After an arduous nine years working to acquire Japanese giant salamanders, the National Zoo welcomed a group to our collection at the Reptile Discovery Center in December 2009. As our team stood waiting for the cargo at Dulles Airport to arrive, I had no idea I would have the opportunity to see these incredible animals and the facility from which they arrived within the next few months. As the warmer months began and we settled into our routine with the salamanders, I surprisingly received an invitation from a friend to attend his wedding in Tokyo. I have to admit, one of my first thoughts was, “I could see Japanese giant salamanders!” I accepted the invitation and started planning for his wedding and a trip to Asa Zoo.
Japanese giant salamanders are one of the largest amphibians in the world, weighing as much as 50 pounds and reaching lengths of up to five feet. They are native to the western region of Japan in a habitat of cold, fast-moving mountain streams. This species is listed by IUCN as threatened and the population suffers from habitat alteration. The pressures affecting their habitat are the damming and paving of the banks of streams. These actions compromise the animals’ ability to migrate to spawning grounds. In Japan, the giant salamander is considered a “special national treasure.” Other than one spawning in Amsterdam in the early 1900s, the Asa Zoological Park located in Hiroshima Prefecture is the only place to successfully and continually breed these animals since 1979.
With the wedding schedule and the travel required between Tokyo and Hiroshima, I had only one day to spend with the folks at Asa Zoo. They welcomed me warmly at the train station, and then our precisely scheduled day began.
We started with a tour of the breeding facility. The breeding facility is a series of outdoor tanks adjacent to a wooded area. The facility consisted of concrete bins, plastic tubs, screen metal tops and drums all used to breed, rear, and house Japanese giant salamanders.
One remarkable aspect of the breeding facility is that they are able to use water directly from the streams in which the animals are native. This allows for water temperature and water chemistry to match perfectly, which may be one of the critical components to the successful breeding of this species. The breeding facility housed many animals of a variety of ages, from adult males guarding eggs (called “den masters”) to juveniles.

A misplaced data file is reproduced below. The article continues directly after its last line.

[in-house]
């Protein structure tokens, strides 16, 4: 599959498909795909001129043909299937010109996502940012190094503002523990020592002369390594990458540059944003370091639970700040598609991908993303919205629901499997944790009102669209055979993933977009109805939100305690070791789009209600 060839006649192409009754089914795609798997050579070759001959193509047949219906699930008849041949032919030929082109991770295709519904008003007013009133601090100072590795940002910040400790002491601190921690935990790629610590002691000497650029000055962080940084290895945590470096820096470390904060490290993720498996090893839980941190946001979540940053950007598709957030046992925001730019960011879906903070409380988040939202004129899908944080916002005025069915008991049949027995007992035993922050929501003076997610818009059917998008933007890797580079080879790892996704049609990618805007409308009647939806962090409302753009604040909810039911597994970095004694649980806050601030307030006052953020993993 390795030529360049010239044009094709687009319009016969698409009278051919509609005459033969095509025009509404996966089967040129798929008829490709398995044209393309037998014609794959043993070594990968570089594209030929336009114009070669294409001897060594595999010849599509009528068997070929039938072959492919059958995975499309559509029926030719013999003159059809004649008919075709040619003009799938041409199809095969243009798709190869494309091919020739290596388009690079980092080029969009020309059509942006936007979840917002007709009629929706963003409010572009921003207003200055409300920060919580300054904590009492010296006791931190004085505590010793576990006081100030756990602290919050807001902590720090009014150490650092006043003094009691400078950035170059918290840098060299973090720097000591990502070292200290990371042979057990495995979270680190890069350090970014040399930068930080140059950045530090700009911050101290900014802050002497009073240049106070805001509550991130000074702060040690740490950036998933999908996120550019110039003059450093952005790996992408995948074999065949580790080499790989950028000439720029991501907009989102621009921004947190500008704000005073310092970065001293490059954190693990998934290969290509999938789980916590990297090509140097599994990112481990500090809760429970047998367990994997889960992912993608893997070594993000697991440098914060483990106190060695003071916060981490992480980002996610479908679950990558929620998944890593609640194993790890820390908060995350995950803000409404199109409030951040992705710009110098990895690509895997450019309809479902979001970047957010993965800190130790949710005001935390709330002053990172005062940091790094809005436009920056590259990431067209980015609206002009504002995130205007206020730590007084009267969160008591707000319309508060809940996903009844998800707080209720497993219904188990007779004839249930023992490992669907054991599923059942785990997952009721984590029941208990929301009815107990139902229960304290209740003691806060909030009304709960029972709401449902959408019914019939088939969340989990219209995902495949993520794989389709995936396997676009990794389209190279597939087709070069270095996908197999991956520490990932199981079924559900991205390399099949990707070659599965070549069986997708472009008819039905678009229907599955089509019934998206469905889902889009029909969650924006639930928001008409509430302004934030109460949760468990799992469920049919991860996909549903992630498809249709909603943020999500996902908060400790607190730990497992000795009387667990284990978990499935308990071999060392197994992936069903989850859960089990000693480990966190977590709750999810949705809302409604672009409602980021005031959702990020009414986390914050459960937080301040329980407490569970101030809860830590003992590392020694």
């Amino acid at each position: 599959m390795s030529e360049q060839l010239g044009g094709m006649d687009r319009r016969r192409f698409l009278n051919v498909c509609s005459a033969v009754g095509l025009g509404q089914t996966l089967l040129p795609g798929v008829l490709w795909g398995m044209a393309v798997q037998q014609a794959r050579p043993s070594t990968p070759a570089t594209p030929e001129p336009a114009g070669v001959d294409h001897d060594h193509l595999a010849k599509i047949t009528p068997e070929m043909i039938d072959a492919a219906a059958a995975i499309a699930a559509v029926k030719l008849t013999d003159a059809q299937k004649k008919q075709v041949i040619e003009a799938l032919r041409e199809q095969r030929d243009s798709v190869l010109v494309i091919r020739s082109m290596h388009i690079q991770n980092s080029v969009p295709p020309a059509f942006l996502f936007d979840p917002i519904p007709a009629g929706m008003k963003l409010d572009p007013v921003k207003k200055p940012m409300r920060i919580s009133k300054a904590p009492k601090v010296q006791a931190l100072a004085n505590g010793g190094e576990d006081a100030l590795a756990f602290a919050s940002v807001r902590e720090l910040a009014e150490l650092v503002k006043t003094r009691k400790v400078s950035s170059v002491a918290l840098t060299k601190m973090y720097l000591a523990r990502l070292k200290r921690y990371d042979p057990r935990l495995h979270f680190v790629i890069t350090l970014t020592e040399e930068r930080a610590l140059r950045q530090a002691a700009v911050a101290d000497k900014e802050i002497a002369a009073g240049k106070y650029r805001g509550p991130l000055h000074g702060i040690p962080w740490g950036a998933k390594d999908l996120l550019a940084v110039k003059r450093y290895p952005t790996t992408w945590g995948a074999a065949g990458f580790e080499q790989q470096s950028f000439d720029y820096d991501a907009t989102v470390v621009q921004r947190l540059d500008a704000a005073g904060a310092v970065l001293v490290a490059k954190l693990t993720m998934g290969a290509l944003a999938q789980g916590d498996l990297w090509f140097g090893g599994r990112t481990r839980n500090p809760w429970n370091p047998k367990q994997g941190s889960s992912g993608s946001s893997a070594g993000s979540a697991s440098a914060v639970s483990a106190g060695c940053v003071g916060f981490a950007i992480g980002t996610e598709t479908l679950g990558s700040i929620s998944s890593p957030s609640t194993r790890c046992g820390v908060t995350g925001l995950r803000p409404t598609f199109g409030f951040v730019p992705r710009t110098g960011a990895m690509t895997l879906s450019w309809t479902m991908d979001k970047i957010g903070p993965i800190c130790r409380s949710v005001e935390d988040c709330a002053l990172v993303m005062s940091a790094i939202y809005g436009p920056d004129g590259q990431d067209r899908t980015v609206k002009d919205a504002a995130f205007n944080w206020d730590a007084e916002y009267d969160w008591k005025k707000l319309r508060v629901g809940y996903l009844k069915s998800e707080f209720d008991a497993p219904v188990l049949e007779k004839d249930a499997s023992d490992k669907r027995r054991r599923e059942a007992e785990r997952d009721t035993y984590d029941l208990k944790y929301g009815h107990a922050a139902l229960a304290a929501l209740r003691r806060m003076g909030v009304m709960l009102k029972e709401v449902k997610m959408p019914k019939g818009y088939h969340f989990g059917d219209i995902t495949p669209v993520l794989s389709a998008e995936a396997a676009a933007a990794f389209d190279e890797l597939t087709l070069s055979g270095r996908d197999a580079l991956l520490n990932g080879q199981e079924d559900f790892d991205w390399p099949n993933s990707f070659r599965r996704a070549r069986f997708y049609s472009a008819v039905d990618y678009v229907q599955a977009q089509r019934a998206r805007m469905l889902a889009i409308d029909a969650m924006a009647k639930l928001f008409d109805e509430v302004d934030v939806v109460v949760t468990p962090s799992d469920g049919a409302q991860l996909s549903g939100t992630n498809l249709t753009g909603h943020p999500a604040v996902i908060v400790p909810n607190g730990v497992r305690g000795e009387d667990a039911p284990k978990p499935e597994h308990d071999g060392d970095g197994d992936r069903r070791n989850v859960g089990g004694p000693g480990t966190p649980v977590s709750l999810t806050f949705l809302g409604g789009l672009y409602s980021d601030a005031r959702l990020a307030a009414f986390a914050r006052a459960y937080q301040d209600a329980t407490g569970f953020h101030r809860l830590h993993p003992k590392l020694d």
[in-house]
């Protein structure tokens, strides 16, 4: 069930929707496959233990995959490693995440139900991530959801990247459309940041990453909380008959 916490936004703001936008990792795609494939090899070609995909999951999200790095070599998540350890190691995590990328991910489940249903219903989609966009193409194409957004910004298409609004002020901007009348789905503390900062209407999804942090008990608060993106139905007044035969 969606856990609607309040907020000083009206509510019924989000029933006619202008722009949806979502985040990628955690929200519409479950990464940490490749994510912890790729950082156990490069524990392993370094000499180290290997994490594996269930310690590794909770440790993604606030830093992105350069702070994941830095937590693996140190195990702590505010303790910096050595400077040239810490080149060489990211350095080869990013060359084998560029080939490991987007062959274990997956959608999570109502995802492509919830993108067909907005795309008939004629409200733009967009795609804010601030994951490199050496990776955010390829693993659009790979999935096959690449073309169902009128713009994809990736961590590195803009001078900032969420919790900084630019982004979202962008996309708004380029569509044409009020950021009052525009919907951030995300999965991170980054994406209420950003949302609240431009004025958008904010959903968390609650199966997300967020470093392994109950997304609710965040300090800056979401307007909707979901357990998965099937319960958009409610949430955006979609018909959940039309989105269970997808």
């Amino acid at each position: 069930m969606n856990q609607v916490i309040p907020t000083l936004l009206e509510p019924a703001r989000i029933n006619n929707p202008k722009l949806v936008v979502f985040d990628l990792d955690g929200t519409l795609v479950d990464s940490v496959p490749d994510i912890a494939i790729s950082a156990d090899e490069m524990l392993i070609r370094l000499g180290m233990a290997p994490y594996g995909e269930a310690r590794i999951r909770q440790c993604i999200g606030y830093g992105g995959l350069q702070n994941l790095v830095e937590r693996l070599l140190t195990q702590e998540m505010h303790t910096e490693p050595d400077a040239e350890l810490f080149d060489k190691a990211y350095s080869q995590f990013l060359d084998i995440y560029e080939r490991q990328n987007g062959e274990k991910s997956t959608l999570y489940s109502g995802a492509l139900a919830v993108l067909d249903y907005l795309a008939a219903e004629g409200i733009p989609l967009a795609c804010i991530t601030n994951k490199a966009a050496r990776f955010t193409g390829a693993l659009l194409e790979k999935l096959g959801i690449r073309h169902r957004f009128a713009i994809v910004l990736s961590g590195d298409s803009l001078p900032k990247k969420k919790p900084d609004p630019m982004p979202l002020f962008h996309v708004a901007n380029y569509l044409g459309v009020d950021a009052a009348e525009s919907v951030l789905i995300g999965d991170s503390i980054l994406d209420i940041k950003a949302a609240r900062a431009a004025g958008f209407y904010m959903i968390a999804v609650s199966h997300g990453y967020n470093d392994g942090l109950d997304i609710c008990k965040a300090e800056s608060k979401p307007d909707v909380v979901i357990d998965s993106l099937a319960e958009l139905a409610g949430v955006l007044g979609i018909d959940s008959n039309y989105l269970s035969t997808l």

One of our goals at the National Zoo is to breed our group of salamanders. This trip provided a wonderful opportunity to ask questions and make contacts with our colleagues at the Asa Zoo, the only institution successfully breeding this species. With my list of questions in hand, I photographed, took notes, and asked as many questions as possible before our schedule demanded we leave the breeding facility. Once we left, we did a whirlwind tour of the zoo with one of the curators, Otsu San. I consider myself a “herp girl” to the core, but it was quite a treat when I had the opportunity to feed a black rhino. I think I may have even giggled.
The next thing on our agenda was to visit giant salamander field sites in the countryside. This was unexpected and an experience I will never forget. I met with Dr. Kuwabara, a researcher and biologist specializing in Japanese giant salamanders. We loaded the car and set out for the countryside where I saw fresh-cut rice fields and farmers drying rice on wooden racks. We made a stop along the Yoshiki River to view natural habitat for giant salamanders and then visited Dr. Kuwabara’s field station where a den master was guarding a small group of babies. My excitement was almost uncontainable.
Our last stop was a den site at a 400-year-old temple on the Okuchi River. The temple was beautiful, with towering trees, a cascading stream, and shafts of sunlight peppering our surroundings. It gave the site a somewhat enchanted feeling. The temple was a salamander oasis with a classroom full of children’s crafts dedicated to the Japanese giant salamanders. Our view of the den master was a bit more compromised at this site, but it was still a fascinating trek. Once we returned to Hiroshima, we ended the day with a wonderful dinner with the incredibly hospitable Asa Zoo staff.
The next morning, I made my way back to the bullet train for my return trip to Tokyo. My flight back to the U.S. came much too soon. My eleven day trip to Japan included two zoos, an incredible giant salamander experience, a visit to hot springs and a traditional Japanese wedding ceremony that was the most beautiful exchange of vows I had ever seen. To say it was a trip of a lifetime is an understatement.
This story was originally published in February 2011 issue of Between the Lions, Friends of the National Zoo’s volunteer newsletter. Find out about volunteering at the Zoo.